The Chinese city of Wuhan emerged from its 76-day lockdown Wednesday, with 11 million residents able to move around the city and the country — provided their government-issued “health code” shines green.
Wuhan staged a grand light show under the theme “Heroic City, Heroic People” to celebrate the reopening of the central Chinese metropolis where the virus emerged late last year. But the trauma and isolation of the past two months have taken a huge toll: More than 2,500 Wuhan residents died of the coronavirus and tens of thousands were hospitalized, according to official figures. Now, people must piece their lives and livelihoods back together.
“Even though the epidemic might be ending, for some groups of people the trauma might be just starting,” Du Mingjun, who set up a 24-hour mental health hotline, told a Reuters reporter in Wuhan.
Authorities had been cautious about allowing Wuhan to come out of its quarantine, gradually allowing various parts of the city to return to a semblance of normal over the past week or so. The final barrier came up at midnight on Wednesday, when people were allowed to leave Wuhan for the first time since Jan. 23. Cars and trucks were lined up for hours at the city’s 76 tollgates. A Phoenix TV reporter posted a video of vehicles streaming out.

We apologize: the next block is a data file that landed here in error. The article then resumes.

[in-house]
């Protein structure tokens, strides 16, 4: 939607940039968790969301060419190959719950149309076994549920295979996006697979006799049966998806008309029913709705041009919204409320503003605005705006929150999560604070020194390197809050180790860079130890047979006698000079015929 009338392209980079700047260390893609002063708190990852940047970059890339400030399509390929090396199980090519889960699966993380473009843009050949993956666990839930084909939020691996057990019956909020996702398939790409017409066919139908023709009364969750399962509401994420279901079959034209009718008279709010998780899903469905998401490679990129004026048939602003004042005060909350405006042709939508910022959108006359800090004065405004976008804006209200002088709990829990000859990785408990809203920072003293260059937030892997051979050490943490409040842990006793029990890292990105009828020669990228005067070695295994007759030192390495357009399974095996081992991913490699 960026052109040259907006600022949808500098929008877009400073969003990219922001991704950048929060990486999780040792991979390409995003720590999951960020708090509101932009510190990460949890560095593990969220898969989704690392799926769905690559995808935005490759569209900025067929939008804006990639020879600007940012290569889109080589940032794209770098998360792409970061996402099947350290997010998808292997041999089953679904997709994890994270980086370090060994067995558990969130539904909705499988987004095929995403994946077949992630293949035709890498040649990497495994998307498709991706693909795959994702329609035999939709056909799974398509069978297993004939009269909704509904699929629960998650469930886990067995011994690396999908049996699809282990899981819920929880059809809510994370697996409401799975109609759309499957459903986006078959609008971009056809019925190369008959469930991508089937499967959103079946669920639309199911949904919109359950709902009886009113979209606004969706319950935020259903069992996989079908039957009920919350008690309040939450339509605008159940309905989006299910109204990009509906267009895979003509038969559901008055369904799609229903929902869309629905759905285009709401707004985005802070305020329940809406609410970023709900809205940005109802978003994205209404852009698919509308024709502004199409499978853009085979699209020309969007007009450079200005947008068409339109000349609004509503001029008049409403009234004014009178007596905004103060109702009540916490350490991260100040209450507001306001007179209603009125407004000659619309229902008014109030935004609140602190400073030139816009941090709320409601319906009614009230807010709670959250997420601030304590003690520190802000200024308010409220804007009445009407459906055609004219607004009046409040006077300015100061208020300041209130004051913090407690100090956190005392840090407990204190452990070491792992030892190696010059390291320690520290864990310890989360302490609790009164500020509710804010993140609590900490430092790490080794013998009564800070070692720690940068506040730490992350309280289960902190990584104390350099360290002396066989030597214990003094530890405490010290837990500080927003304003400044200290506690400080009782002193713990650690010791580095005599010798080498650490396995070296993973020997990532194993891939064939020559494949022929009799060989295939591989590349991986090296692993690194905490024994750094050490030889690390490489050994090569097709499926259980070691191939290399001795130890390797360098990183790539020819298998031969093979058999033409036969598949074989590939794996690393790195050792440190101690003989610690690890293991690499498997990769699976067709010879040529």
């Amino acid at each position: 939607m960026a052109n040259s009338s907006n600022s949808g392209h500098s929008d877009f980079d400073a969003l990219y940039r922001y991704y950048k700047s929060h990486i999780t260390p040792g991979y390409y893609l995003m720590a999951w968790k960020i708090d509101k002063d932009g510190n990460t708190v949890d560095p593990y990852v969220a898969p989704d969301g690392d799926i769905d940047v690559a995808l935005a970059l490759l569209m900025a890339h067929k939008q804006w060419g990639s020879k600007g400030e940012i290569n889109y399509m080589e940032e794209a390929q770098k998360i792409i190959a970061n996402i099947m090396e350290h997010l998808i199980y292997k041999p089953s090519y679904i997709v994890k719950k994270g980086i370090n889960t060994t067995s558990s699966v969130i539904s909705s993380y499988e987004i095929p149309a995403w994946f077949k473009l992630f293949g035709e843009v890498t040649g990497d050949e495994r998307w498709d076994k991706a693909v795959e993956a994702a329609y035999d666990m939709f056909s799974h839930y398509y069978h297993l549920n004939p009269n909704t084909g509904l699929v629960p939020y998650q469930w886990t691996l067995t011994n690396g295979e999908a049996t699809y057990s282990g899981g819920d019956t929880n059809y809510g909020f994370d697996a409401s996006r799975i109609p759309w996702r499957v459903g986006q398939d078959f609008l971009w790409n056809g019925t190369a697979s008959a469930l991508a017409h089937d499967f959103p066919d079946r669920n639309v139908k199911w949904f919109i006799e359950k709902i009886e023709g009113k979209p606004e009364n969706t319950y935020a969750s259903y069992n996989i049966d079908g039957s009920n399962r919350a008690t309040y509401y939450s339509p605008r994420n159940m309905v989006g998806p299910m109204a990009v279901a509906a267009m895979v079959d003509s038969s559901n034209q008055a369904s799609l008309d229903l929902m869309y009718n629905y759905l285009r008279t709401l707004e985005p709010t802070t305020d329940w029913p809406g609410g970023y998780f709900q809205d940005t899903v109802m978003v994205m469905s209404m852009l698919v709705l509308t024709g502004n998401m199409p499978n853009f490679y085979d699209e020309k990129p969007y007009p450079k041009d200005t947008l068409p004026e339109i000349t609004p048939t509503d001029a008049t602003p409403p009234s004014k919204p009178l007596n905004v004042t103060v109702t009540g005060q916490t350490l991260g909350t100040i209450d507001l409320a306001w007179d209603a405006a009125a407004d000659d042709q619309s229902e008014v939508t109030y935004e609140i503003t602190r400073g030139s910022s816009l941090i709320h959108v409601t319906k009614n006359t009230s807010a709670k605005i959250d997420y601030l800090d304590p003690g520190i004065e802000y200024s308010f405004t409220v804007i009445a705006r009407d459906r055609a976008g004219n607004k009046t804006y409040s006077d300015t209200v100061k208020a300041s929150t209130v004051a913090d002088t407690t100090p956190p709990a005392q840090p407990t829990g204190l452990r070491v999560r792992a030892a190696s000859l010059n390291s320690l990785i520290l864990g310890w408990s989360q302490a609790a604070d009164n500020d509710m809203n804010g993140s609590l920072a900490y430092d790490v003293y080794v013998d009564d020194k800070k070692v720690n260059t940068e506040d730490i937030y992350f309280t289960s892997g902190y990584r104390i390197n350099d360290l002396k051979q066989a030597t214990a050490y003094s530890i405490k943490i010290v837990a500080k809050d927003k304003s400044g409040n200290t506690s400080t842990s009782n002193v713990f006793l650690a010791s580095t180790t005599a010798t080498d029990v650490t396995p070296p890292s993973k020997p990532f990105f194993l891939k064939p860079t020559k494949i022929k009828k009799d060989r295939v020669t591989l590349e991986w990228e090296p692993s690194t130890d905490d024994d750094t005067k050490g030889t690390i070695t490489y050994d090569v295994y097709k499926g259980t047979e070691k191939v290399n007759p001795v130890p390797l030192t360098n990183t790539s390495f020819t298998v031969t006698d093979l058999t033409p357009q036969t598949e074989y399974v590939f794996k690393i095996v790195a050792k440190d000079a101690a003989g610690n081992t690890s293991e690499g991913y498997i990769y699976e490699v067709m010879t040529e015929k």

“I’m very excited,” Li Qing, a Wuhan native waiting at a toll gate so she could return to her work in Jiangsu province, told the Sixth Tone website. “The city can’t stay sealed off forever — we need to go to work.”
More than 55,000 people were estimated to be leaving Wuhan by train on Wednesday, with 40 percent going to the southern manufacturing hub of Guangdong. The first flight to leave Wuhan’s Tianhe International Airport since the city lifted the lockdown was a China Eastern plane bound for Sanya, on the resort island of Hainan.
Most of those leaving appeared to be migrant workers trying to return to jobs elsewhere in China. The lockdown began on the eve of the Lunar New Year holiday, often the only time of year that people can visit their hometowns and families.
But the Communist Party secretary for Hubei province, Ying Yong, said that Wuhan, the capital of Hubei, wasn’t out of the woods. “Zero new infection doesn’t mean zero risk in the epidemic,” Ying said Tuesday. “The lifting of traffic lockdown doesn’t mean a lifting of epidemic control measures; the reopening of city gate doesn’t mean that we should open the doors to our homes.”
The Hubei government has urged residents not to go outside unless necessary, and if they do go out, to wear masks.